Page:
Biogeochemical cycling of sulphur in karst and transfer into speleothem archives at Grotta di Ernesto, Italy

Peter M. Wynn, Andrea Borsato, Andy Baker, Silvia Frisia, Renza Miorandi, Ian J. Fairchild

Research output: Contribution to journalArticlepeer-review

24 Citations (Scopus)


Trace amounts of sulphur in speleothems suggest that stalagmites may act as archives of sulphur deposition, thereby recording aspects of atmospheric variability in sulphur content. Accurate interpretation of this novel sulphur archive depends upon understanding how biogeochemical cycling in the soil and epikarst above the cave may modify the precursor atmospheric values of sulphur concentration and isotopic composition prior to incorporation into the speleothem record. Dual isotope analysis of δ34S-SO4 and δ18O-SO4 is used to trace biogeochemical transformations of atmospheric sulphur through the cave system at Grotta di Ernesto in the Italian Alps and builds towards a framework for interpretation of speleothem sulphur archives which depends on overlying ecosystem dynamics and karst hydrological properties. A three component model of atmospheric sulphate signal modification is proposed to be driven by (1). vegetation and soil cycling, (2). the degree of groundwater mixing in the karst aquifer; and (3). redox status. The relative influence of each process is specific to individual drip flow sites and associated stalagmites, rendering each sulphur archive a unique signal of environmental conditions. Under conditions found in the soil and epikarst above Grotta di Ernesto, the dual isotope signatures of sulphate sulphur and oxygen incorporated into speleothem carbonate, closely reflect past conditions of industrial sulphur loading to the atmosphere and the extent of signal modification through biogeochemical cycling and aquifer mixing.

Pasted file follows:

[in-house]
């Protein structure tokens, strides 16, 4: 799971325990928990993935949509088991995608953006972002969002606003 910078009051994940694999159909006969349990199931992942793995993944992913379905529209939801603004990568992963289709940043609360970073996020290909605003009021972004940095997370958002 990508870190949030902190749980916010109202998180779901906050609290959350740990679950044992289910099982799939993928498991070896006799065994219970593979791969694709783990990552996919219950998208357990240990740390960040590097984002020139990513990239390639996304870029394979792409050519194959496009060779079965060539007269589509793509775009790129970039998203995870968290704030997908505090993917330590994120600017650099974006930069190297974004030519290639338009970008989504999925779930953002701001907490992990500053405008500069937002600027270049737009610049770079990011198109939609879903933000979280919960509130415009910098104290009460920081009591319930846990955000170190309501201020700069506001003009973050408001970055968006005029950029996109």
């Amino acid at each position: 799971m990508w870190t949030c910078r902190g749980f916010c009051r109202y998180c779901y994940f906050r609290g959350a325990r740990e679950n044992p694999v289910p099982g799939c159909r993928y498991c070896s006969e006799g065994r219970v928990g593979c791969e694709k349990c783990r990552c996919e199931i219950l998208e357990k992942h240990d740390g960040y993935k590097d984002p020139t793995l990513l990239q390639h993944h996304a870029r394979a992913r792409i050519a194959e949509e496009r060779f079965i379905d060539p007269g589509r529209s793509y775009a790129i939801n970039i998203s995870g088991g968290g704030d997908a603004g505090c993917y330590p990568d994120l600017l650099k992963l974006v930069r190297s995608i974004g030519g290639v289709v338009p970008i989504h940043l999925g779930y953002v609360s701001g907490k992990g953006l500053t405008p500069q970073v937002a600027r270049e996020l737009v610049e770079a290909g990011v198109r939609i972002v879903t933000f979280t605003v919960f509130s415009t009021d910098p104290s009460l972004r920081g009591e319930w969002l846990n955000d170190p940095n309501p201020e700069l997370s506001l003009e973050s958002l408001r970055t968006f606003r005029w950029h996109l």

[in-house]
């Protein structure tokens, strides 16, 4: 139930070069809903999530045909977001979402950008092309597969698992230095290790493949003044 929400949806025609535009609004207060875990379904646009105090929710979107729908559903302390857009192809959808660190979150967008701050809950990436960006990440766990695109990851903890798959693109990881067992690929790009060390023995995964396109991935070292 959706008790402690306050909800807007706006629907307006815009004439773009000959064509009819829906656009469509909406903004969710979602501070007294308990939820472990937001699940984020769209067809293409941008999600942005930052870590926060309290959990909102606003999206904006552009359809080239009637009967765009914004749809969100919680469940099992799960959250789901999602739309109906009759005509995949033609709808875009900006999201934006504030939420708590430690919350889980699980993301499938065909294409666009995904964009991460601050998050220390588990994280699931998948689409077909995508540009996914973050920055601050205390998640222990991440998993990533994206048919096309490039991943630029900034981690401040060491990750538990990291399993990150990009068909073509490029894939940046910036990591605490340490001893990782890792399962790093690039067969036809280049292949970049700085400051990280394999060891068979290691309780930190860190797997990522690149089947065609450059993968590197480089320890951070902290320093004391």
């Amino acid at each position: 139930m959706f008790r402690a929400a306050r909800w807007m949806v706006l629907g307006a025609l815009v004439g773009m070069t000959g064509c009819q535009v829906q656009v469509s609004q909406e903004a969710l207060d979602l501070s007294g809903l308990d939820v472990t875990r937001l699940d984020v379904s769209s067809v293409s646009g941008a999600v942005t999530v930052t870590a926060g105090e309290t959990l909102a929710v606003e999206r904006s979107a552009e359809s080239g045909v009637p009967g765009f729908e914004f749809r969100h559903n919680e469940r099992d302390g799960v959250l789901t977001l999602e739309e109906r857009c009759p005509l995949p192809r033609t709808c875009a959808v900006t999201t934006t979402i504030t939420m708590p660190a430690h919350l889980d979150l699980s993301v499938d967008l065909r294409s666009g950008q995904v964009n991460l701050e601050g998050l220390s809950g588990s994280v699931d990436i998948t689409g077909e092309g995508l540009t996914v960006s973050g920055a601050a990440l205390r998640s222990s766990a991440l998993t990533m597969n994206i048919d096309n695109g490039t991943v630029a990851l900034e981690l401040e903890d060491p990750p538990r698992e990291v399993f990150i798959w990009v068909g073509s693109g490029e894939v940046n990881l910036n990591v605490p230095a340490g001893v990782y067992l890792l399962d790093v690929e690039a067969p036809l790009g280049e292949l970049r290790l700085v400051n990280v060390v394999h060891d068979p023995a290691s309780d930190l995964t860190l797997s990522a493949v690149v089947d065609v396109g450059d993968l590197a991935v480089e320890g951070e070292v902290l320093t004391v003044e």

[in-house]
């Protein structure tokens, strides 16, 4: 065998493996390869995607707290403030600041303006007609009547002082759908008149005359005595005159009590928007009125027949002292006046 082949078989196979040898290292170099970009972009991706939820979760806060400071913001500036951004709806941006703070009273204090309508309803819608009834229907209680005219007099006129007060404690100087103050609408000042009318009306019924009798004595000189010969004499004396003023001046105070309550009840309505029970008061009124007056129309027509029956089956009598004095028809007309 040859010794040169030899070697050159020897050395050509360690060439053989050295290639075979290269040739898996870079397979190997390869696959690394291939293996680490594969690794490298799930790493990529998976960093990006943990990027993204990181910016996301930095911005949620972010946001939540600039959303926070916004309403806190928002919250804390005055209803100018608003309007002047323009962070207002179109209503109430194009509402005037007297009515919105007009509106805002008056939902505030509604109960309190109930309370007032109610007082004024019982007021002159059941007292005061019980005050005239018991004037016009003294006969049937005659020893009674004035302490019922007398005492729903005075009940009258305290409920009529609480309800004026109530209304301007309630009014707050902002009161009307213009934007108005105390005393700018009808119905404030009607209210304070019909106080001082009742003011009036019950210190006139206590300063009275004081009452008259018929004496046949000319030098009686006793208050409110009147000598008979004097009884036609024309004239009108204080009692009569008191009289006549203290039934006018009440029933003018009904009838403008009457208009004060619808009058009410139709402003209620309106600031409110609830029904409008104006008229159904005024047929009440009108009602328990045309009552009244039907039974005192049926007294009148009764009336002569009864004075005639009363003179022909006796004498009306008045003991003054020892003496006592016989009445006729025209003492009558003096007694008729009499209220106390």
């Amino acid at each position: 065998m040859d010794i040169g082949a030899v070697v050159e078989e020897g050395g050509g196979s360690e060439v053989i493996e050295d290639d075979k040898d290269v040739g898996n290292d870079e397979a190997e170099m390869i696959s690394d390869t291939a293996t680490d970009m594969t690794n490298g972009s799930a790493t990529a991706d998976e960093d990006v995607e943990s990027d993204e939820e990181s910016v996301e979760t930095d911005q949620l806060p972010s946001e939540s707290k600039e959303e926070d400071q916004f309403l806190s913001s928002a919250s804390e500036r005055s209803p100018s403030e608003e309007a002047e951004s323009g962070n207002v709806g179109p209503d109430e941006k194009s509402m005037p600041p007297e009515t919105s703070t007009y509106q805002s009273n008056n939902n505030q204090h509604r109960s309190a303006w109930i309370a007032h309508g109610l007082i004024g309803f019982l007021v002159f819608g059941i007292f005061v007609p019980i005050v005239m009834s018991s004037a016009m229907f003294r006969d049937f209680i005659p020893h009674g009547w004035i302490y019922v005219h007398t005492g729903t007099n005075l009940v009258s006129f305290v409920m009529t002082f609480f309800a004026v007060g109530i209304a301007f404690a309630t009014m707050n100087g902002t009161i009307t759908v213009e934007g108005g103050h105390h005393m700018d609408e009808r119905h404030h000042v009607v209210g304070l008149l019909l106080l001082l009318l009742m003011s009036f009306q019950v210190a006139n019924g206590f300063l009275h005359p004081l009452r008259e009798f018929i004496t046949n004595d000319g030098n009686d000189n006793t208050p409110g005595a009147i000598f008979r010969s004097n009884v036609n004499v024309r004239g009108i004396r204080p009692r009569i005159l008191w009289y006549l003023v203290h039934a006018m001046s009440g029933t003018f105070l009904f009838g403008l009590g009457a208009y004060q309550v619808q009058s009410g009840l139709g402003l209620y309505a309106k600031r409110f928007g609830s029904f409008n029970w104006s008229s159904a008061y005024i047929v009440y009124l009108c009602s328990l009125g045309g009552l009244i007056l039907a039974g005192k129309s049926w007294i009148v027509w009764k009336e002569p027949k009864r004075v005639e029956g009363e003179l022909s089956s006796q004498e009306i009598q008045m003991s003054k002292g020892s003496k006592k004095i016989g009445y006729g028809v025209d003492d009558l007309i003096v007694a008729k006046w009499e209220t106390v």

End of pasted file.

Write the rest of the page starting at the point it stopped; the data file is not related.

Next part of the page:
Original languageEnglish
Pages (from-to)255-267
Number of pages13
Issue number1-3
Publication statusPublished - 2013


  • Biogeochemistry
  • Isotopes
  • Karst
  • Speleothem
  • Sulphur

ASJC Scopus subject areas

  • Environmental Chemistry
  • Water Science and Technology
  • Earth-Surface Processes


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